BERLIN (Reuters) – Germany has called on Belarusian President Alexander Lukashenko to clarify what happened to protest leader Maria Kolesnikova following reports that the opposition politician was detained by unidentified masked men in Minsk on Monday morning.
Kolesnikova, a member of the opposition coordination council, is the last of three female politicians left in Belarus who joined forces before an Aug. 9 presidential election to try to challenge veteran incumbent Lukashenko.
“We are very concerned about Ms. Kolesnikova. We demand clarity about the whereabouts and the release of all political prisoners in Belarus,” German Foreign Minister Heiko Maas said in comments tweeted by the foreign ministry.
Germany, which currently holds the rotating European Union presidency, is working “at full speed” on a package of EU sanctions against the leaders in Belarus, Maas added.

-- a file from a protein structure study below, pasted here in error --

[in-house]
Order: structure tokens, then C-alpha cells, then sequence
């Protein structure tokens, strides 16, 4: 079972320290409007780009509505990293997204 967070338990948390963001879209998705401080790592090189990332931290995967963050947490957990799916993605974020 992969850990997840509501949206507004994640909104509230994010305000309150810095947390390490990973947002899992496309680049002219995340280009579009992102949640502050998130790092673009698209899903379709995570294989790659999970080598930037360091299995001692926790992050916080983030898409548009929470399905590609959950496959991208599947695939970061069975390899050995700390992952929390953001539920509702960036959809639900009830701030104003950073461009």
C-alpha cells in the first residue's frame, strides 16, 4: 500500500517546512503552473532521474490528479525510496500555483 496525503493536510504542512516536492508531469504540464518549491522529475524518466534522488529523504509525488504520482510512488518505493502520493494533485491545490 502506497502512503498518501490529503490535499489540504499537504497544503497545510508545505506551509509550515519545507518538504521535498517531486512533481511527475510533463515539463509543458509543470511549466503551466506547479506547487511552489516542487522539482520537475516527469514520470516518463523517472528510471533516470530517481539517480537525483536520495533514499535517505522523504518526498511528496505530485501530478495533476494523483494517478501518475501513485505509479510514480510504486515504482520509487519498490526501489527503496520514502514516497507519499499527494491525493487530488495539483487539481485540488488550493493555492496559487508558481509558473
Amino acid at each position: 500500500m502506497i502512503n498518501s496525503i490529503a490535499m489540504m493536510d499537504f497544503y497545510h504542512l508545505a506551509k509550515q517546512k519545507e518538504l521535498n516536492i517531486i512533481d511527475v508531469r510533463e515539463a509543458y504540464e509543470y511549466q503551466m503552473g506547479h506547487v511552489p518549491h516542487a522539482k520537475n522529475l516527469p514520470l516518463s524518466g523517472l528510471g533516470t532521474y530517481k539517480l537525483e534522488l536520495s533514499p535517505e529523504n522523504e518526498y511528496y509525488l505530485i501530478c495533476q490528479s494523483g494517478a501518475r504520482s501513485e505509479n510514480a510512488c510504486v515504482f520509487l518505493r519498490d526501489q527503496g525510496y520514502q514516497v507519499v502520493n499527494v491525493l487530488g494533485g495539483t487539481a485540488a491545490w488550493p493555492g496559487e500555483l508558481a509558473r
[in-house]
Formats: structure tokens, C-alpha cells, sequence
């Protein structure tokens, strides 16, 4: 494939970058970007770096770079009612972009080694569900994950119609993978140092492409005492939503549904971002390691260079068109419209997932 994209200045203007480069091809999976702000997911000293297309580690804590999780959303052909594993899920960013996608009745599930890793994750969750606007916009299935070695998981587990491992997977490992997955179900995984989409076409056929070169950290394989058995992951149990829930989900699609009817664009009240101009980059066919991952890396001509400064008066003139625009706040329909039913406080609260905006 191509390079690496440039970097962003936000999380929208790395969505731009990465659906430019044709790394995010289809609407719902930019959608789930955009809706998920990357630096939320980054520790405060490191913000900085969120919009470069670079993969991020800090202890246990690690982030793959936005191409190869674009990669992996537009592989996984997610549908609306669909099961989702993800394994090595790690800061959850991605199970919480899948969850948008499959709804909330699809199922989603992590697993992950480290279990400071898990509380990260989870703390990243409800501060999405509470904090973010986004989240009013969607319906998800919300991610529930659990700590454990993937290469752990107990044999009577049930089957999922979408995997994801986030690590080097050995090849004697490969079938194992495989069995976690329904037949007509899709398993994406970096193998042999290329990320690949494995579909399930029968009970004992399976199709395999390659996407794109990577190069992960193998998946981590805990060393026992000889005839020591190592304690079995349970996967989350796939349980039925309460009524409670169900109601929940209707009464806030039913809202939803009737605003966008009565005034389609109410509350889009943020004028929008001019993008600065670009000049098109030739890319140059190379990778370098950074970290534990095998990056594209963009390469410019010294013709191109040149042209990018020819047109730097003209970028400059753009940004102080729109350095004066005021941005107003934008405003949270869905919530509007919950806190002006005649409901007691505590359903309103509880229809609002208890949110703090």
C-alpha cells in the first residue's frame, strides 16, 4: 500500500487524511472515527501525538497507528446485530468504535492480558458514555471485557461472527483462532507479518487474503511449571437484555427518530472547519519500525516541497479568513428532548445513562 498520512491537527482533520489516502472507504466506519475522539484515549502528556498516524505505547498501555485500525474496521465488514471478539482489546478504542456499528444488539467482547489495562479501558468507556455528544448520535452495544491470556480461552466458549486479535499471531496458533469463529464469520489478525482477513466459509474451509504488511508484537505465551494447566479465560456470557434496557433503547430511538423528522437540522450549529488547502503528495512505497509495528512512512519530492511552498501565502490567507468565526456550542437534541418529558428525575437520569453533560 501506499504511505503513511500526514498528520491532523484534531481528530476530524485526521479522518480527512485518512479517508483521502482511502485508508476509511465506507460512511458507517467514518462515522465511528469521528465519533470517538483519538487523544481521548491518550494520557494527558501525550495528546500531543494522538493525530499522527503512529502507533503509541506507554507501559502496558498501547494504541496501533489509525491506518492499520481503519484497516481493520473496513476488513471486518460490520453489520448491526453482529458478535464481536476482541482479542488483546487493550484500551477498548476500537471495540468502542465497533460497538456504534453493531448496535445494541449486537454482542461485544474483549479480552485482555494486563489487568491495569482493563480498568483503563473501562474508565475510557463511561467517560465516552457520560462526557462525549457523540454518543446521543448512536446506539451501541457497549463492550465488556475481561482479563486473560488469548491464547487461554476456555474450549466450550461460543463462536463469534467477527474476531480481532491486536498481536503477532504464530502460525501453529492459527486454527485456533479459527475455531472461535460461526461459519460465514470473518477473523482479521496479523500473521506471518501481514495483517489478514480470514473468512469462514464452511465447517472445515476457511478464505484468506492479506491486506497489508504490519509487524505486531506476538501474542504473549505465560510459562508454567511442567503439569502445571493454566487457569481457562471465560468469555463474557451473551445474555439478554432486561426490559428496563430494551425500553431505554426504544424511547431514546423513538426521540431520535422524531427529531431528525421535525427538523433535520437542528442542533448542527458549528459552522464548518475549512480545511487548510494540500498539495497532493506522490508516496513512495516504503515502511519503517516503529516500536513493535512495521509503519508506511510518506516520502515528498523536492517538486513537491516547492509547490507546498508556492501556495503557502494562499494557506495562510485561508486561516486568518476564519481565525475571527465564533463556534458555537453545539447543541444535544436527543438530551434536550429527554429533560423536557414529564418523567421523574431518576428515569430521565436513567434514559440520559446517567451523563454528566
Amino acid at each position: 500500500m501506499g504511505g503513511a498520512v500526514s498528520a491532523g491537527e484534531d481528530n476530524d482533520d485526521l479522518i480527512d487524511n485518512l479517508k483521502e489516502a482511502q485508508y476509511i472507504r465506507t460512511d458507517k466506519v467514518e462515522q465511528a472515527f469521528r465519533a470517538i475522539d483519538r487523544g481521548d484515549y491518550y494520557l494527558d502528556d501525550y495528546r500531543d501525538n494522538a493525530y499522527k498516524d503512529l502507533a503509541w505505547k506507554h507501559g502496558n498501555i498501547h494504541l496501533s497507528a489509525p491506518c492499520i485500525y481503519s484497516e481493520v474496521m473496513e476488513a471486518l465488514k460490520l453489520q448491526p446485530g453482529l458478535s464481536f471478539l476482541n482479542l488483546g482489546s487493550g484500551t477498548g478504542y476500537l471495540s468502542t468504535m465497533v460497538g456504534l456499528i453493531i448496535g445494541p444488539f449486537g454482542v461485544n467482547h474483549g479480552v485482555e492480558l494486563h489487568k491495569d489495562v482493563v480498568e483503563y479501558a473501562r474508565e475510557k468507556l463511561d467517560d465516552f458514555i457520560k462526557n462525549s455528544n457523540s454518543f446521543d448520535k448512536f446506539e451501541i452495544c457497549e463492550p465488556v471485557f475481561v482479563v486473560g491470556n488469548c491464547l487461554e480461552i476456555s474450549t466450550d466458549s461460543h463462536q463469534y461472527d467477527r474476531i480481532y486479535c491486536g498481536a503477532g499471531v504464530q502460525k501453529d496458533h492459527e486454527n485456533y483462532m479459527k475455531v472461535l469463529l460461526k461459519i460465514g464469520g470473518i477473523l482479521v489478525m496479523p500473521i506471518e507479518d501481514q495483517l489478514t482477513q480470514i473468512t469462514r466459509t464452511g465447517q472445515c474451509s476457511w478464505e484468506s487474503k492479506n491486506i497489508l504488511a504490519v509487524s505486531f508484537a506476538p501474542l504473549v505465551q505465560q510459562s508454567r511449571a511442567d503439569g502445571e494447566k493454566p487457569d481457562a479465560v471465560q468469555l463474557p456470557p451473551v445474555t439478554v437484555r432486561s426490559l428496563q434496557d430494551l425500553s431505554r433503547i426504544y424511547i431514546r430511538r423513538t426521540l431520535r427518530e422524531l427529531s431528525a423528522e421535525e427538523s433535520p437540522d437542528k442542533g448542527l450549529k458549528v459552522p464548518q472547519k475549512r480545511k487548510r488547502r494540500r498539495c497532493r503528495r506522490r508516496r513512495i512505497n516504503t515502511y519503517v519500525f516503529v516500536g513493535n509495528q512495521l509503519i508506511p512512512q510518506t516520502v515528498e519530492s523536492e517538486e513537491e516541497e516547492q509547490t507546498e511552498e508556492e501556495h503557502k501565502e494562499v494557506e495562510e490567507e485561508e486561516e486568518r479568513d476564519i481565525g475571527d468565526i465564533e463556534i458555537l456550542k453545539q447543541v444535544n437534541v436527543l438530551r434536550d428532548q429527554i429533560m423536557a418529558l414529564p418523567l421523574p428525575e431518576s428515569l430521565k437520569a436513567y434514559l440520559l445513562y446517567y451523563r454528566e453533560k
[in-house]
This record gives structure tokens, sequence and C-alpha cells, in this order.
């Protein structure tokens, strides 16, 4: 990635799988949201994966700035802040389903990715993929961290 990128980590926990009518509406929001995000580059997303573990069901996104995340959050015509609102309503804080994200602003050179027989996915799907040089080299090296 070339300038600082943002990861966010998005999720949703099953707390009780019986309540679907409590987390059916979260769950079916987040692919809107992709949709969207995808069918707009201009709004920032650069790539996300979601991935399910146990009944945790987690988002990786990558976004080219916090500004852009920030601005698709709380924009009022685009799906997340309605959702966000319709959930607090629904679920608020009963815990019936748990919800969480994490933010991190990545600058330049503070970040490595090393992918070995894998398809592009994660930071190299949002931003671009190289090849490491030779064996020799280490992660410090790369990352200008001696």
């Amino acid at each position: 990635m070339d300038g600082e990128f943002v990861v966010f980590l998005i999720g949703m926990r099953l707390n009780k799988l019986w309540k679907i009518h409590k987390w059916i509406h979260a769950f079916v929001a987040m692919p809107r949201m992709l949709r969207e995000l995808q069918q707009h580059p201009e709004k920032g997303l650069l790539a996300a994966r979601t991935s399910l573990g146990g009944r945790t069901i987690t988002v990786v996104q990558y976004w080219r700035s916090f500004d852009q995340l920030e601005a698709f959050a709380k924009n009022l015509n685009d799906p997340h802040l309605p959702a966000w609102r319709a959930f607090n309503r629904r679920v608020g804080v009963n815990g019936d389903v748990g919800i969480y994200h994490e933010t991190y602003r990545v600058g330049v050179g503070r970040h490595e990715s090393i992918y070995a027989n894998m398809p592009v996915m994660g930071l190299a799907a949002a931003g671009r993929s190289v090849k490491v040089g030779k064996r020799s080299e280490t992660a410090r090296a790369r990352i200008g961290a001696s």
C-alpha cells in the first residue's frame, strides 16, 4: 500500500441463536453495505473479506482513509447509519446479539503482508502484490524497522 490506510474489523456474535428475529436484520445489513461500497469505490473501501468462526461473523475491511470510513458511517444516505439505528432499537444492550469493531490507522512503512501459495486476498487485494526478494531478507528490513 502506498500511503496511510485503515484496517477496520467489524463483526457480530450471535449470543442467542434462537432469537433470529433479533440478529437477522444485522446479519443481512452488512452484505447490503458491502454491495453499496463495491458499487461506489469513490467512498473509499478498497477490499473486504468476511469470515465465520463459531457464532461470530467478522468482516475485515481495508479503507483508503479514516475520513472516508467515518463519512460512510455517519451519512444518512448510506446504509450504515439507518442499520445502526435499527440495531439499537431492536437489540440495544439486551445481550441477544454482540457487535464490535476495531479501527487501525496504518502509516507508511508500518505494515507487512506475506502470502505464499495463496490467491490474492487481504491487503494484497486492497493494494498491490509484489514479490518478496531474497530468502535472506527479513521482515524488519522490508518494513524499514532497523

Three EU diplomats told Reuters earlier on Monday that the EU aims to impose economic sanctions on 31 senior Belarus officials, including the interior minister, by mid-September in response to the election that the West says was rigged.
Almost a month into mass protests against the outcome of the contest, in which Lukashenko claimed victory to prolong his 26-year-old rule, the EU aims to punish the government crackdown and support calls for new elections.
Maas said the continued arrests of and violence against opposition members and demonstrators were unacceptable.
“Anyone who sees the pictures of the peaceful demonstrations from Minsk cannot turn a blind eye to the fact that people are demanding a change in politics and leadership style,” Maas said.
Germany and other European countries have repeatedly asked Lukashenko to start a political dialogue with the opposition, but this demand has been ignored, Maas said.
“If Mr. Lukashenko does not change his course, we in the EU will react,” Maas added.